to keep itself from bankruptcy. This shows how fast a copy of software
program can spread and a company’s profit is lost. A friend copies
a game from a friend who got it off a pirate bulletin board. This
friend then copies the game to the entire computer-owning friends of his
and so forth. If all this goes well, you can have 150 copies around
a small city or town in a week. This adds up to about $7500 a week
in a small city; small companies just cannot afford to lose that much profit
per city, at that rate. Currently software companies are trying to
rid the world of software piracy, but the problem is vast and cannot be
resolved in a day and a night. Even if it was solved, the question
remains would it be for the good of the computer industry or would it be
for the worst of it. Companies are claiming that if piracy were eliminated,
there would be a huge drop in prices. Experts say that if this would
happen the cheap alternative companies would gain ground and later control
the market. What will happen, remains to be seen.


Although in the United States the Software
Publishers’ Association (SPA) took action against 586 organizations last
year and netted $2.6 million in penalties, piracy happens worldwide.


Since its conception in 1990, SPA has received over $16 million penalties.


The money collected by SPA is used to fund an international anti-piracy
campaign, including investigations, education, and litigation (Byrd).


A SPA estimate that 90% of software used in China is pirated. Piracy fighters
are now going worldwide in an international effort to control piracy.


According to Business Week, June 5 1995, the top ten world pirates were
as follows:
Country Millions lost in US
$ % of piracy
United States 2877 35%
Japan 2076 67%
Germany 1875 50%
France 771 57%
Brazil 550 77%
Korea 546 78%
Great Britian 544 43%
Russia 541 94%
China 527 98%
Italy 404 58%
Software Publishers’ Association tracks
down hackers through informants, but its primary source is its anti-piracy
hotline (800-388-7478). This hotline receives about thirty calls
a day from temporary, former, or even disgruntled employees of companies
involved in piracy. SPA’s had its first three raids in New York City,
on three separate organizations were based on a single temporary employee.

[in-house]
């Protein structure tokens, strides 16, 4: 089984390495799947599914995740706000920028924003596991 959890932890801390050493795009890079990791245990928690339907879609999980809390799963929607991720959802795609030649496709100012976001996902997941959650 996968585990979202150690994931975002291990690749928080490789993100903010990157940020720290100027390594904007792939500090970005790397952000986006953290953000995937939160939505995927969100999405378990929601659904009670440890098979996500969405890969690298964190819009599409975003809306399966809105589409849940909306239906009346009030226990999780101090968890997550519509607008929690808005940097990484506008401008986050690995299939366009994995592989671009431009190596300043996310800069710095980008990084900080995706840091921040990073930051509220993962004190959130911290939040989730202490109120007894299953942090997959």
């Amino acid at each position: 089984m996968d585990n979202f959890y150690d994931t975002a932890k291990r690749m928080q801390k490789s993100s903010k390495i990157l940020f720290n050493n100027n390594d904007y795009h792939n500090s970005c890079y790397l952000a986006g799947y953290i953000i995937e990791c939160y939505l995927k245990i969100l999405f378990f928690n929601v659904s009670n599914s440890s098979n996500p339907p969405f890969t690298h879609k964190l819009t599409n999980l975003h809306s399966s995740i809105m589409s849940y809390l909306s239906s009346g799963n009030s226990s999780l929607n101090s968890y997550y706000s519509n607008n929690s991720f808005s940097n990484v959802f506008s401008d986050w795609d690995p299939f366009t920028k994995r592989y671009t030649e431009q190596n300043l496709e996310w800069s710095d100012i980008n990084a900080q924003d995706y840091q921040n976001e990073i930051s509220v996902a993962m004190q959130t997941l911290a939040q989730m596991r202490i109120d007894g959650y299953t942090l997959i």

I some cases SPA will even obtain a search and seizure order from a court,
if litigations are to be brought on a company.


As for solving the problems of piracy,
many companies have tried several things. In the late 1980’s companies
have simply put devices on their programs and this prevented users from
making more than one or two backup copies. This consumed a lot of
time inserting the original disk into the computer each time they used
the program even with hard drive. This was very unpopular with consumers
because it took so much time. Soon the companies just gave up on
preventing copying and surrendered themselves to piracy. With the
devices they were losing money and other companies were coming on the scene
and willing to manufacture without the devices. Computer hackers
were also finding it easy to break through the protection and this made
distributors uncertain of finding any kind of protection. A Company
by the name of Softguard is working on making its security product, which
will be more effective. Within the next year it plans to introduce a program
that can be customized by each software company, making it difficult for
hackers to break. Shareware, a way of payment to the company when
they need upgrades and annual fees is a way some companies can use to get
back some of the money lost from piracy (Computers in Society 125).


There are also many educational tools out on the market today, from the
books at you local library to the Internet, to inform one on the dangers
of software piracy and how you might be able to help but a stop to it.


Pirate television and radio stations do
exist although their number is very small. They are called pirate stations
because they are on the air without the authorization from the government
because they do not want to pay the registration fees or they broadcast
unproved material. They are illegal and are usually cast from a hidden
station inside the country’s borders or from just outside of the borderline.


It became really important in England to offer an alternative to the Monopoly
State of the BBC. Sometimes the stations were used to get across information
to protesters and to protest against governments and organizations.


“Most people do not purposely break the
law. They would never consider stealing a package of software from
the shelf of a retail store. But those who copy software without
authorization are also stealing intellectual property and they should understand
the consequences of their action. If you are an individual user,
don’t break they law. Everyone pays for your crime. If you
are part of an organization, see to it that your organization complies
with the law, and that it issues an appropriate policy statement that is
signed and respected by all involved (Software Publishers’ Association).


The sea pirates, the software pirates Hackers and the on the air pirates
all have something in common. They all (with the exception of software
pirates) do their job for the passion of it. All of these forms are
considered illegal because of the losses made to the owner to save costs
or to collect prizes (sometimes). Whatever the case, piracy can never
be gotten rid of because a new form will show up when another vanishes,
history proves that. What will the next form be? Use your imagination.


Works Cited
Botting, Douglas. “The Pirates.” Alexandria,
Virginia: Time Life Books 1978.


“Piracy.” Grolier Multimedia Encyclopedia.


1995.


“Software Piracy.” CQ Researcher. May 21,
1993 MAS.


Byrd, Kelly V. “Kelly’s Place” Computer
and Law http://www.acsu.buffalo.edu/~kbyrd/piracy.html: Spring 1996.


Software Publishers’ Association. “Software
Use and the Law”. http://www.spa.org/piracy/homepage.html: November 20,
1996.


Computers In Society 6th ed. Dushkin Group/Brown&Benchmark
Publishers: Guilford, CT, 1996.